NJ Senate Passes $10B Bond Allowance to Fill Budget Holes

New Jersey State Sen. Paul A. Sarlo (AP Photo/Mel Evans/File)

New Jersey’s Democrat-led Senate passed a measure Thursday authorizing Gov. Phil Murphy to borrow nearly $10 billion he says is needed to plug budget holes stemming from COVID-19.

The Senate voted 22-15. The measure goes next to the Democrat-led Assembly, and Murphy has said he would sign the authorization soon after it reaches his desk.

Murphy says the state faces a $10 billion budget gap through June 2021.

But Republicans, who opposed the borrowing, argued on the Senate floor Thursday that those budget estimates were premature and failed to take into account income-tax levies. The tax filing deadline, which was extended because of the virus, just passed Wednesday.

“Don’t mortgage our future in a state that is already overburdened,” Republican Sen. Tony Bucco, of Morris County, said.

Democratic Sen. Paul Sarlo, of Begen County, defended the legislation, saying it simply authorized the governor to borrow the money, suggesting the debt wouldn’t be incurred if not needed.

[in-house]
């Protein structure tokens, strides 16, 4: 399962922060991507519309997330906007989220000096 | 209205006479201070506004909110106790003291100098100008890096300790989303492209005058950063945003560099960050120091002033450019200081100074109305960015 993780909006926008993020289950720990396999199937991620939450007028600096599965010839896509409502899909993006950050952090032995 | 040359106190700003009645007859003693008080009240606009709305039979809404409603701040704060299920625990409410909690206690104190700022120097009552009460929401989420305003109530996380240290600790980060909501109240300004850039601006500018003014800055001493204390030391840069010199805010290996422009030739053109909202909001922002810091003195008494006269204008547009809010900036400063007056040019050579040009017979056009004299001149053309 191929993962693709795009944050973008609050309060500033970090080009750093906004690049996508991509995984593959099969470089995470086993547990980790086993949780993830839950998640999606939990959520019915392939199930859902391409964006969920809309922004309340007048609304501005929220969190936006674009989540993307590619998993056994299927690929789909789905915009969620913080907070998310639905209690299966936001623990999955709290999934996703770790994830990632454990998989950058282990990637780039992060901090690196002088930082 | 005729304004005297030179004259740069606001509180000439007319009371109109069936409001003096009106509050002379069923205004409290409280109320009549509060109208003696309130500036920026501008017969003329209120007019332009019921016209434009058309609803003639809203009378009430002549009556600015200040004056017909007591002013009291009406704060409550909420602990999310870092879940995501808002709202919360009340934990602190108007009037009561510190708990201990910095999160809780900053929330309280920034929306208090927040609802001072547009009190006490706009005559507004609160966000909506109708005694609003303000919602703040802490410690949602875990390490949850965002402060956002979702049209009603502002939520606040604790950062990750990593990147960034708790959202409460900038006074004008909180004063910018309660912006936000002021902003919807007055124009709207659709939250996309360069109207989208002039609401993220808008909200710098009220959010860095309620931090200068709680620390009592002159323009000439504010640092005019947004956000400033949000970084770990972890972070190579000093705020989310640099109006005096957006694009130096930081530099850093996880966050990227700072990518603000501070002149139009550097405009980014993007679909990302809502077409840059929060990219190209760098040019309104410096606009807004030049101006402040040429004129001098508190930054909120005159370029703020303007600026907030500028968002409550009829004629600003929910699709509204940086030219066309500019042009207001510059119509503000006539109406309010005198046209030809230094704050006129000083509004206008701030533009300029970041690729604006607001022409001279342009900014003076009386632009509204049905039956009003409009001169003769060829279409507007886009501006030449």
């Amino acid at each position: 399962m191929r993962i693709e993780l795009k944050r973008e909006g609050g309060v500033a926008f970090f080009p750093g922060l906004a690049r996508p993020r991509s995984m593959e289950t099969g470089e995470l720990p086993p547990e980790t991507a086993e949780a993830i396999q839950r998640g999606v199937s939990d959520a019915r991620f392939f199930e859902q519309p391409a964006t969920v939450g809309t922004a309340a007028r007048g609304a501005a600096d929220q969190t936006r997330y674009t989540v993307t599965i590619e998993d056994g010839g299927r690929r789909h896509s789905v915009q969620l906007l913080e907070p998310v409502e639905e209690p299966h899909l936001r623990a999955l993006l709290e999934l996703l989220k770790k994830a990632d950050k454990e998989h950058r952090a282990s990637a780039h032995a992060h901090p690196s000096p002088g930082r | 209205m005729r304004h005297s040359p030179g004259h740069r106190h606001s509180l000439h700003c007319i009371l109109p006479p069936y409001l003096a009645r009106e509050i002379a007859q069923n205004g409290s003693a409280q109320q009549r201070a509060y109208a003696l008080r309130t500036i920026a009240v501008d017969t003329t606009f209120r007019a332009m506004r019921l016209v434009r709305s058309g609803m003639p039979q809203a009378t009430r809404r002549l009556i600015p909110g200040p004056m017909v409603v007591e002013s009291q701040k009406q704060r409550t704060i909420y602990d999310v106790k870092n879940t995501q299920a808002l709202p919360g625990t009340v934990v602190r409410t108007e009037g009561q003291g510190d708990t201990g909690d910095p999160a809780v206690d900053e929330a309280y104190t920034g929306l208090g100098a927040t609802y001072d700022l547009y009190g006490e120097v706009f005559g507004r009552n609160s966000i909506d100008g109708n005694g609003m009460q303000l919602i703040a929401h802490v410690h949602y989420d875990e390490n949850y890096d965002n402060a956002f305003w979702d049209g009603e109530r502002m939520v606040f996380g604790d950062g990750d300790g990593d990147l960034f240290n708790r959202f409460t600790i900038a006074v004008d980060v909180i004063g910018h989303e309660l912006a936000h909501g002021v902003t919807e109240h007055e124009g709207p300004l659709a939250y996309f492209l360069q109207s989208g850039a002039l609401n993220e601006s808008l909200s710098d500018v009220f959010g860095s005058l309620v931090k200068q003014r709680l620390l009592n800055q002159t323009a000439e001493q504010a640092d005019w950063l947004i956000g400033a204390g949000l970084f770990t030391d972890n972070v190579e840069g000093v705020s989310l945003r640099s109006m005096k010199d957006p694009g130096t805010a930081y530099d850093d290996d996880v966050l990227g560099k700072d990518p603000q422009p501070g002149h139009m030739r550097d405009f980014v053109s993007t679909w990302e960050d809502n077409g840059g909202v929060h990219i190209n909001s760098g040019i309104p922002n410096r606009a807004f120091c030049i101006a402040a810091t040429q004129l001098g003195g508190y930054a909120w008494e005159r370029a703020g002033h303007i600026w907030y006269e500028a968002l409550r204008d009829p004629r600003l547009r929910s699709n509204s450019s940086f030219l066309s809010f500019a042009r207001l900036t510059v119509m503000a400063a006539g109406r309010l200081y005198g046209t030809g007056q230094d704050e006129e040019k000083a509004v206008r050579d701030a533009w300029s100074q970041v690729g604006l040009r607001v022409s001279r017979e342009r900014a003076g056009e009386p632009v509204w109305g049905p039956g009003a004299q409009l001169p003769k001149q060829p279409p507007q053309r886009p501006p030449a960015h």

The legislation would authorize borrowing up to $2.7 billion for the current fiscal year, which ends Sept. 30. It authorizes $7.2 billion in borrowing through June 2021. It also establishes a panel of four lawmakers — two from the Assembly and two from the Senate — who will sign off on the debt.

Sarlo and Senate President Steve Sweeney will be the Senate representatives. For the Assembly, it will be Speaker Craig Coughlin and Democratic Budget Committee Chair Eliana Pintor Marin.

GOP Sen. Robert Singer, of Ocean County, called for the panel to include GOP members, but the majority declined to act on his suggestion.

Democratic Sen. Ron Rice, of Essex County, called for Black and Latino members to be added to the panel, but his amendment was defeated.

Despite Murphy saying he will sign the legislation, Republicans have said they’ll sue over the borrowing, making the fate of the borrowing murky.

They argue it violates the state constitution because voters didn’t sign off on it — as required. Democrats point to wording that permits borrowing without voter approval in times of emergency.

The GOP also said it’s not yet clear that the money is needed, and that the state’s taxpayers cannot afford more debt.

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